Council Proposes 10% Police Budget Cut
11 council members back $30 million cut and investing in other programs.
The City of Milwaukee is still months away from initiating its 2021 budget process, but members of the Common Council are already moving to make their priorities clear.
Alderman Jose G. Perez introduced a resolution Monday morning, co-sponsored by 10 of his colleagues, directing city budget director Dennis Yaccarino to model a 2021 budget with a 10 percent cut to the Milwaukee Police Department. The move would free up approximately $30 million.
“The Common Council receives the budget in late September. We then have one month to make changes to a document appropriating over a billion dollars, with thousands of lines. It is time to consider the impact a change in the MPD budget could have,” wrote Perez in a statement announcing the resolution.
MPD has a planned budget of $297,366,419 in 2020, and an authorized sworn strength of 1,804 officers. Nationally, the “defund the police” movement has called for a reallocation of resources away from police and into public health and other support programs.
“Our citizens have been marching in the streets for the past several weeks demanding change. They deserve to be heard,” said Perez. “If adopted, this proposal will begin a community discussion of how we could make that change. Although the Common Council does not set police policies and procedures, it can urge police reform and community reinvestment through the budget process.”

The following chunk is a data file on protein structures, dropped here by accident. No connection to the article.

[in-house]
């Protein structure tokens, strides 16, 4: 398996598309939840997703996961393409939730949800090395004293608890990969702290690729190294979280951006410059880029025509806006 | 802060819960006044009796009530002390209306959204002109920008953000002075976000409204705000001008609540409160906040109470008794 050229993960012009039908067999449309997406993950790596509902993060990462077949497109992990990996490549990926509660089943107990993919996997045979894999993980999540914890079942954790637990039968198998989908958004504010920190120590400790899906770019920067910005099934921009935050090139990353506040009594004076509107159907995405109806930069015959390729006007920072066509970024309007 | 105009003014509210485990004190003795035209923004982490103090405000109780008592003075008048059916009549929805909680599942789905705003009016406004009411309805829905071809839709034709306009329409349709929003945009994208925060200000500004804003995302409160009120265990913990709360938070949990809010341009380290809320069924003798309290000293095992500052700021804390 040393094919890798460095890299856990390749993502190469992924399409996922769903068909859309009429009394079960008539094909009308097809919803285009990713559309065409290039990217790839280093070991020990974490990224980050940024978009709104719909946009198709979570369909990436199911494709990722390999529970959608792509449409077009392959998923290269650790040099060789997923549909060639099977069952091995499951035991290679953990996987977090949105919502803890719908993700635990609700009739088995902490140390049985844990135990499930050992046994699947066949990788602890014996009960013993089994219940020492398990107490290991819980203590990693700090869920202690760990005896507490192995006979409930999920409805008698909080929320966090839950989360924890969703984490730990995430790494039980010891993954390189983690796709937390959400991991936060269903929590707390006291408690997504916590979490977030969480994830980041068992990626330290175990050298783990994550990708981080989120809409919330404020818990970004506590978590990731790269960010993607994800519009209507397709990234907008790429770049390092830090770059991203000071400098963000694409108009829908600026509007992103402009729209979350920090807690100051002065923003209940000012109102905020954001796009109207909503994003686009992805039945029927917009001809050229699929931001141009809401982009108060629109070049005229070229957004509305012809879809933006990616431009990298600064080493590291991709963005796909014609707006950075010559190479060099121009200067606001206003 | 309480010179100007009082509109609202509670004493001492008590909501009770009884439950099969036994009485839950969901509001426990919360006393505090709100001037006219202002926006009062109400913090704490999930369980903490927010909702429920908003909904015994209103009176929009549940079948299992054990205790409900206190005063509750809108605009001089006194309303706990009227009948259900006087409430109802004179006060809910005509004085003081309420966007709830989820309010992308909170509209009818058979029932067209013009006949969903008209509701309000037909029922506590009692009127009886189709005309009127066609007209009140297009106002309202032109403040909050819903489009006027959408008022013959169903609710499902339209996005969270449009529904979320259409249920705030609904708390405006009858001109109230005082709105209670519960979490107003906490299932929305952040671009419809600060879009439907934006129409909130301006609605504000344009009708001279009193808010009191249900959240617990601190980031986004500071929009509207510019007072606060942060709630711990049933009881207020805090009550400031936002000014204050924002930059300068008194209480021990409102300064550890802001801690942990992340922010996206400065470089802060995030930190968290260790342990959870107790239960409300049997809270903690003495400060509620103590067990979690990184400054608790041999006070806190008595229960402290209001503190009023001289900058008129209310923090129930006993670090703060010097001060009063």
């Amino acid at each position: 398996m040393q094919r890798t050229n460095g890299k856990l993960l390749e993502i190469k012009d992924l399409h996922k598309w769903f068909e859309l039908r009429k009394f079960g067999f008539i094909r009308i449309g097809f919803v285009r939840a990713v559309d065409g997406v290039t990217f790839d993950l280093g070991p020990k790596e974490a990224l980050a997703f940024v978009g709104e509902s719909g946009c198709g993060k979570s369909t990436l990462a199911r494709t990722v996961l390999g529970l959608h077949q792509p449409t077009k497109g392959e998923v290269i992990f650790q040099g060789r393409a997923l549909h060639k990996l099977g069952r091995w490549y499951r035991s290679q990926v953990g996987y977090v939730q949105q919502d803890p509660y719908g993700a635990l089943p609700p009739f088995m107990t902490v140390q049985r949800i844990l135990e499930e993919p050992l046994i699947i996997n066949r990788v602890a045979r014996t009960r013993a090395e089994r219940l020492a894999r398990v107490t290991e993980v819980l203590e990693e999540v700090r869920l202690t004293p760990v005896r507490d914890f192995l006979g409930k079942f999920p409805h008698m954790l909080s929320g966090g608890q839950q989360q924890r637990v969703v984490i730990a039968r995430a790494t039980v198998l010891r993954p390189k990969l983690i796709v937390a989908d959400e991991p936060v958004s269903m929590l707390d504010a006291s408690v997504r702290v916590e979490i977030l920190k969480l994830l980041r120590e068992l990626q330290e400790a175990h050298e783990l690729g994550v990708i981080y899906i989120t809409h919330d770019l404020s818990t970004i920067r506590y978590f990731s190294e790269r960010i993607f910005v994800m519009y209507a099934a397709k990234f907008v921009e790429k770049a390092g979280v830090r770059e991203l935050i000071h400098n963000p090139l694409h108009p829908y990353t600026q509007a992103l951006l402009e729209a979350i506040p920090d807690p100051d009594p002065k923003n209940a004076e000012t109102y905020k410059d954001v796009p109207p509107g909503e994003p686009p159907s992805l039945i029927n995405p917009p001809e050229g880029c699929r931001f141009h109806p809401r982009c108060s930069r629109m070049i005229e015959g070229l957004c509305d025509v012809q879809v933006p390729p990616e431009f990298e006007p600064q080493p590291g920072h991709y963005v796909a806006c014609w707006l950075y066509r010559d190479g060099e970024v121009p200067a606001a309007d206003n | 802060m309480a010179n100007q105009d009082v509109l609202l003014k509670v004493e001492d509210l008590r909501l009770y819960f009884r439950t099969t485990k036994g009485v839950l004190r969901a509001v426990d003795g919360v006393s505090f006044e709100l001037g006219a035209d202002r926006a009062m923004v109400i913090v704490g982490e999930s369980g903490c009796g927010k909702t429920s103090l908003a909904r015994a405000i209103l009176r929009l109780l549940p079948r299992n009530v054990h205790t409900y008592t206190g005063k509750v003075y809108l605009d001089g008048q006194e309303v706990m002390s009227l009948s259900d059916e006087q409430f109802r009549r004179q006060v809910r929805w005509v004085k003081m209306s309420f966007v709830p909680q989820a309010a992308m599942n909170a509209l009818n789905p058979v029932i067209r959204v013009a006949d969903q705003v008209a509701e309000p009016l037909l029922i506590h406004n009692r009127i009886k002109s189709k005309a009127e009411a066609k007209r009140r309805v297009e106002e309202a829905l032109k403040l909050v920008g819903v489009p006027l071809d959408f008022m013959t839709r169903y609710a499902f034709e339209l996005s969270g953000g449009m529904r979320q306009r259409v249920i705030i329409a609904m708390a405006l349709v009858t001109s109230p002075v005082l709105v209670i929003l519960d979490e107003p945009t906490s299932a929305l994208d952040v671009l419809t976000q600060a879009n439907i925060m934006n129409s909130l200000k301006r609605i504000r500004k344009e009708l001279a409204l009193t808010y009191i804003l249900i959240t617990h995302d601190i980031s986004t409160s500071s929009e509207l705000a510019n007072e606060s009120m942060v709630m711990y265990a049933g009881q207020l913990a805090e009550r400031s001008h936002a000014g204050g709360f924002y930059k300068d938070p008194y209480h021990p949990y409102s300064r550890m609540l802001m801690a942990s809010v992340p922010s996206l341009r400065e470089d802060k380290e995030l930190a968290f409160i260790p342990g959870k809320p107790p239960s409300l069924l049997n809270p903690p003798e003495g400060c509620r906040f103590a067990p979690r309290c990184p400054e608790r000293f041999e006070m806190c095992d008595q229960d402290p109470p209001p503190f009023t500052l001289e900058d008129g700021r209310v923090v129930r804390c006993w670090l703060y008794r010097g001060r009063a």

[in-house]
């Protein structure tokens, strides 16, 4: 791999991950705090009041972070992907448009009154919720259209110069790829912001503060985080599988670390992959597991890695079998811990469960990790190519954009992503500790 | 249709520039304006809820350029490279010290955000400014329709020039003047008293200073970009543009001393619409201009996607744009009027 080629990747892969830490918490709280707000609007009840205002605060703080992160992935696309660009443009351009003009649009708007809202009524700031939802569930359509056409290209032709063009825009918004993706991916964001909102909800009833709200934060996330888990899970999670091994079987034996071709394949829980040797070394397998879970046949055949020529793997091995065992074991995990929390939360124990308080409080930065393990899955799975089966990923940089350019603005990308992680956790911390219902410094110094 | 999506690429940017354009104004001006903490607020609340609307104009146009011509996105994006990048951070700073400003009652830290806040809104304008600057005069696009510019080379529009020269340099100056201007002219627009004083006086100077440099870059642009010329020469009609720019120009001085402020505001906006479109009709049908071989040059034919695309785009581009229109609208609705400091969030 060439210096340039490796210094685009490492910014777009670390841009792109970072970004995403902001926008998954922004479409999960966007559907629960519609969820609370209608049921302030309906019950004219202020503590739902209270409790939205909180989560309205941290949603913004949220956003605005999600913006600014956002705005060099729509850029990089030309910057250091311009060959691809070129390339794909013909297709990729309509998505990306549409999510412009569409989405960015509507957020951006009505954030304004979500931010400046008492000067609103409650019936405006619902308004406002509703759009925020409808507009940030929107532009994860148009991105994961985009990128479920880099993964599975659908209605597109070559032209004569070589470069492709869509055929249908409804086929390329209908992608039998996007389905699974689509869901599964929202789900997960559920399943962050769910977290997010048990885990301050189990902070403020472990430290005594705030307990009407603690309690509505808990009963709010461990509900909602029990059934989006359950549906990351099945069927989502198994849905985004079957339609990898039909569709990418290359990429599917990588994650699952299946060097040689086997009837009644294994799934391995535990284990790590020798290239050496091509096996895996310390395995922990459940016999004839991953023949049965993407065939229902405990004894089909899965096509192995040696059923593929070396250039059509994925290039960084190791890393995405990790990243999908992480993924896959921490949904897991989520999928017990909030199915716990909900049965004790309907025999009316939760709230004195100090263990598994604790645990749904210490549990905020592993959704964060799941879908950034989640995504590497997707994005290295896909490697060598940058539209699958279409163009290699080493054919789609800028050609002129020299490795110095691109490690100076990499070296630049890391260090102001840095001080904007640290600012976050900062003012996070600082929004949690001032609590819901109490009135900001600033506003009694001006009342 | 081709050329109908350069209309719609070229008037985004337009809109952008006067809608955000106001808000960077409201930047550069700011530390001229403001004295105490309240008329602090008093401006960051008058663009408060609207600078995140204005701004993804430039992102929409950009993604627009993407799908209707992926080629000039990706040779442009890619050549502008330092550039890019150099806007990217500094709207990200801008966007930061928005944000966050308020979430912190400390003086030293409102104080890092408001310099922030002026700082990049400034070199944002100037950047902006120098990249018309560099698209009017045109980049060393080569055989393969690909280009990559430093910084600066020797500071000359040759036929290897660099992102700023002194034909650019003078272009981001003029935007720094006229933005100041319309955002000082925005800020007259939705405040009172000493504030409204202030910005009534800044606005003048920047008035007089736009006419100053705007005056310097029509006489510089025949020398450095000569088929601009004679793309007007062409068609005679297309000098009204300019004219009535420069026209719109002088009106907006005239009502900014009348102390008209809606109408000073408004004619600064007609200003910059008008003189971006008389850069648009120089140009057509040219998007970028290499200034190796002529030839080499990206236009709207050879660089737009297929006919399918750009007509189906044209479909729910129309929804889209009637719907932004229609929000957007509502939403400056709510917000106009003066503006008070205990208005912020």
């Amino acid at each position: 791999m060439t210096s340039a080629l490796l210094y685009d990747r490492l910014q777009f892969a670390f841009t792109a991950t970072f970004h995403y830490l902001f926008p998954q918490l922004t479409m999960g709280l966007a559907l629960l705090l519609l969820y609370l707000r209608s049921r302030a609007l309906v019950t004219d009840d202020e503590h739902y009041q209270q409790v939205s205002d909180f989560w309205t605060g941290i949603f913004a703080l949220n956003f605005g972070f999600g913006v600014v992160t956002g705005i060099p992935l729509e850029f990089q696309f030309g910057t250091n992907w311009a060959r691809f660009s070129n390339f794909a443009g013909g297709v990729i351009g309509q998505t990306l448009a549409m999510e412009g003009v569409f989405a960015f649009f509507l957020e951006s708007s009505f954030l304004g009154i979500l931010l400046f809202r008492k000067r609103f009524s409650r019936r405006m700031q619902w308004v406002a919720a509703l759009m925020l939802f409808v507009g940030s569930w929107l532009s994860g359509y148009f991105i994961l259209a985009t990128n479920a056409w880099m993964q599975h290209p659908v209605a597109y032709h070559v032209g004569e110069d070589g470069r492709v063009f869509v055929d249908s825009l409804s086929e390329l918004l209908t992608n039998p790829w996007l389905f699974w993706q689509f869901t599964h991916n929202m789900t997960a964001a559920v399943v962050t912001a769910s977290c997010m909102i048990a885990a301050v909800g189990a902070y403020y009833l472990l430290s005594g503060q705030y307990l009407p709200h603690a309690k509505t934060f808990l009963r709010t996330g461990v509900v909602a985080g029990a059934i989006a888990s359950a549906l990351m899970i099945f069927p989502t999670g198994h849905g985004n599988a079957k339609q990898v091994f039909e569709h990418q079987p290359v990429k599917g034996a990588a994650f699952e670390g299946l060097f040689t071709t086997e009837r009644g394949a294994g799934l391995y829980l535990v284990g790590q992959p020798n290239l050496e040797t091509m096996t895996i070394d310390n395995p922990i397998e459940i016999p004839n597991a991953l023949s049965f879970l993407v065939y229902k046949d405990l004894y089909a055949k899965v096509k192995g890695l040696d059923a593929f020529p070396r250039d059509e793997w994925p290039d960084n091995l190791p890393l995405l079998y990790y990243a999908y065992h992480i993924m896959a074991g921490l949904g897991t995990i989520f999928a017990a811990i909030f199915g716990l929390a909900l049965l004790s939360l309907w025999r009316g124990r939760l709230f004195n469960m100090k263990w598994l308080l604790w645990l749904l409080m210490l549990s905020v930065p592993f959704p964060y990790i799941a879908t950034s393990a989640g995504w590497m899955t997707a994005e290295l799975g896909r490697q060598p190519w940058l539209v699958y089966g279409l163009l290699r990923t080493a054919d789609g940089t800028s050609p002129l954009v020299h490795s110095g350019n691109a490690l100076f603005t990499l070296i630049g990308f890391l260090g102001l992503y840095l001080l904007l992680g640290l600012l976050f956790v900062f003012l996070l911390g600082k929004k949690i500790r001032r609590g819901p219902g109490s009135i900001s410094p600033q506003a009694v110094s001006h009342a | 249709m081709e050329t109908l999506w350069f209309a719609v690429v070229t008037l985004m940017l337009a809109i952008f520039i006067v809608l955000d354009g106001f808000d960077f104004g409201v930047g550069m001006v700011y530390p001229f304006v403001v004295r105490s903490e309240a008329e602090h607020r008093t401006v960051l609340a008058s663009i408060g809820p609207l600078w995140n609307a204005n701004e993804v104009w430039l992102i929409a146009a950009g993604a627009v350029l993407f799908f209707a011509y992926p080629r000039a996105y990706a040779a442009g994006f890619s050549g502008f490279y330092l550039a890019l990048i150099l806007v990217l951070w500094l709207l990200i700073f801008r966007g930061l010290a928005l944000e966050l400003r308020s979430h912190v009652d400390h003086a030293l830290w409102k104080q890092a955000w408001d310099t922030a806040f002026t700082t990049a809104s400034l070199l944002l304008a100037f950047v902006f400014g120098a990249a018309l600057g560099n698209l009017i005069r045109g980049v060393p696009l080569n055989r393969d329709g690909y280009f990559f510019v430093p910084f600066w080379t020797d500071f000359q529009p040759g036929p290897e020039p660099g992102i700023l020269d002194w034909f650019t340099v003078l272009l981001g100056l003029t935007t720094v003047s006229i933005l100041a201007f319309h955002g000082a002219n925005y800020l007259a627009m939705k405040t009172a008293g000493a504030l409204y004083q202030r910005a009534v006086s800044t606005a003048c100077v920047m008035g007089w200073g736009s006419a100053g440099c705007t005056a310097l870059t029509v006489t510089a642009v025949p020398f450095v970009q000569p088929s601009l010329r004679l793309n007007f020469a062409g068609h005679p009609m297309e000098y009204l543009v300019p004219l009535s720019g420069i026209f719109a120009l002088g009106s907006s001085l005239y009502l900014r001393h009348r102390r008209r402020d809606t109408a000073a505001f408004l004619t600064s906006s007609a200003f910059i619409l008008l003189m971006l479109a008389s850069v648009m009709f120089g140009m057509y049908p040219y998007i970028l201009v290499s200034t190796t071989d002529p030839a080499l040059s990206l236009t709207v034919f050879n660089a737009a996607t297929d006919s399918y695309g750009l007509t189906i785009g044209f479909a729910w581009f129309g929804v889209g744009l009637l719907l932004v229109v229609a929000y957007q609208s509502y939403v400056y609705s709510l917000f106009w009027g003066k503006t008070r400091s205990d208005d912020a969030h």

The council resolution notes that the police department received 45.4 percent of the city’s general fund allocation in 2020, while the Department of Public Works received 18.3 percent, Milwaukee Public Library received 3.6 percent and Milwaukee Health Department received a “mere” 2.2 percent.
The measure is co-sponsored by council members Milele A. Coggs, Marina Dimitrijevic, Cavalier Johnson, Ashanti Hamilton, Nik Kovac, Robert Bauman, Khalif Rainey, JoCasta Zamarripa, Chantia Lewis and Russell W. Stamper, II.
“It is time for the Common Council to be proactive in the budget process. We can no longer afford to be reactive,” said Perez. “Thirty days from now, I expect to see the model 2021 budget include real, manageable budget changes that can be reinvested to meet the demands of our neighborhoods.”
The measure will be reviewed at the Common Council’s meeting on Tuesday, June 16th. Measures for immediate adoption require 10 votes to pass.
The police department issued a tweet last week that linked a raise in the homicide rate to the 2020 budget cut after council members were critical of department practices and purchasing plans. Johnson, the council president, was quick to condemn the statement from the department. “Putting the information contained in this tweet aside, issuing political jabs at local Milwaukee leaders in a forum such as this is a misuse of resources,” he said.
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